An Embodied Sanctuary

An Embodied Sanctuary
Luke 1:39-56
Rev. Liz Kearny
Longview Presbyterian Church
December 19th, 2021

In those days Mary set out and went with haste to a Judean town in the hill country, where she entered the house of Zechariah and greeted Elizabeth. When Elizabeth heard Mary’s greeting, the child leapt in her womb. And Elizabeth was filled with the Holy Spirit and exclaimed with a loud cry, ‘Blessed are you among women, and blessed is the fruit of your womb. And why has this happened to me, that the mother of my Lord comes to me? For as soon as I heard the sound of your greeting, the child in my womb leapt for joy. And blessed is she who believed that there would be a fulfilment of what was spoken to her by the Lord.’

And Mary said, ‘My soul magnifies the Lord, and my spirit rejoices in God my Saviour, for he has looked with favour on the lowliness of his servant. Surely, from now on all generations will call me blessed; for the Mighty One has done great things for me, and holy is his name. His mercy is for those who fear him from generation to generation. He has shown strength with his arm; he has scattered the proud in the thoughts of their hearts. He has brought down the powerful from their thrones, and lifted up the lowly; he has filled the hungry with good things, and sent the rich away empty. He has helped his servant Israel, in remembrance of his mercy, according to the promise he made to our ancestors, to Abraham and to his descendants for ever.’ And Mary remained with her for about three months and then returned to her home.

This is the Word of the Lord. Thanks be to God.

What is a sanctuary? This question has been on my mind for the whole pandemic. I thought about it when Pastor Dexter and I set up a card table in the front of the sanctuary that first Sunday after the shutdown, trying to position our laptop camera so y’all could see the cross in the background as we cobbled together our first Zoom worship service ever. I thought about it when I came to the church to pick something up months later and smiled that our sanctuary appeared to have been semi-permanently transformed by our wonderful FISH food bank volunteers into a bountiful warehouse to feed our community. I thought about this on the first Easter morning of the pandemic when I went to the azalea bush in my front yard to select some pink blossoms to affix on the hand-made cross in our living room before our worship service, still on Zoom, all those months later. And I think of it today as we look towards another Christmas Eve worship service amidst high COVID transmission rates in our community, a time of worship that will not involve sharing a physical sanctuary space together at 3808 Pennsylvania Street. What is a sanctuary?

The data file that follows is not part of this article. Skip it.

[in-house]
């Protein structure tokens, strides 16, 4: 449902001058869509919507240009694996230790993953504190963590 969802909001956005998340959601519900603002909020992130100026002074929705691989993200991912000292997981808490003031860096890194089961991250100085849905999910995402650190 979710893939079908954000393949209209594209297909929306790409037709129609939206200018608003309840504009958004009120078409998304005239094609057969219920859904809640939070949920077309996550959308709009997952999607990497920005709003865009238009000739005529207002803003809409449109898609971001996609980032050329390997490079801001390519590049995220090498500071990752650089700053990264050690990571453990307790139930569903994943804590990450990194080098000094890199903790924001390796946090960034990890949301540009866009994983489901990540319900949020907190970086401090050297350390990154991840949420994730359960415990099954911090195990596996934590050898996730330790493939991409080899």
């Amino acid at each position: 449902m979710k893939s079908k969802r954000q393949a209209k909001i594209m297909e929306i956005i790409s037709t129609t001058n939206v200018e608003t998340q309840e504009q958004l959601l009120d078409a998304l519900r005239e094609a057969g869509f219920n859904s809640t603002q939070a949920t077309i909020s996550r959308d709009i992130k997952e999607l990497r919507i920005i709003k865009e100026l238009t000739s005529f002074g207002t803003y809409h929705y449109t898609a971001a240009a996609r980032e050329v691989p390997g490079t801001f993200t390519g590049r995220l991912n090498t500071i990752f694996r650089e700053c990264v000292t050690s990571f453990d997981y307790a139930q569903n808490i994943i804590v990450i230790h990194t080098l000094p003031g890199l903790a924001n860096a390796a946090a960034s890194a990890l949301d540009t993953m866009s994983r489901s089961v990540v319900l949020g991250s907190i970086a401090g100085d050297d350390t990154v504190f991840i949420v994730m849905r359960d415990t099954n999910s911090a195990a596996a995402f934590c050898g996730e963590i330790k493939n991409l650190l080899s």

All that wondering and grief and disorientation followed me as I met Mary and Elizabeth in this text. And I realized that what we find in this passage is a sanctuary embodied. Mary has just said yes to the angel’s invitation from God to bear God in her own body, and though the Gospel writer doesn’t tell us her internal emotions, we can imagine what propelled her “with haste” to her cousin Elizabeth’s house. To be an unwed, pregnant teenager engaged to be married was to have a target on your back to be stoned by your community, according to the law. Mary’s was a bold ‘yes’ to the angel in that moment, and since Mary was a human just like us, I can imagine about a hundred anxious questions per minute filling her mind as she threw some belongings in a bag and headed out the door for her cousin Elizabeth’s house. As one of my favorite theologians, Debie Thomas, puts it, “Needless to say, [Mary] need[ed] safety, affirmation, empathy, and companionship. She need[ed] someone to recognize, nurture, deepen, and celebrate the work of God in her life. Someone who [would] receive, not reject. Love, not judge. Nourish, not condemn.” (Debie Thomas, “A Visit and a Song,” Journey With Jesus, posted 16 December 2018.) Mary found just that in Elizabeth. She found a person whose response to a desperate teenager in need was an immediate word of blessing over Mary. She found a person who saw the trust Mary had put in God and celebrated it with her, speaking a word of affirmation over Mary in the moment Mary probably needed it most. As Debie Thomas goes on to say, “Could there possibly be a better job description for the Church?”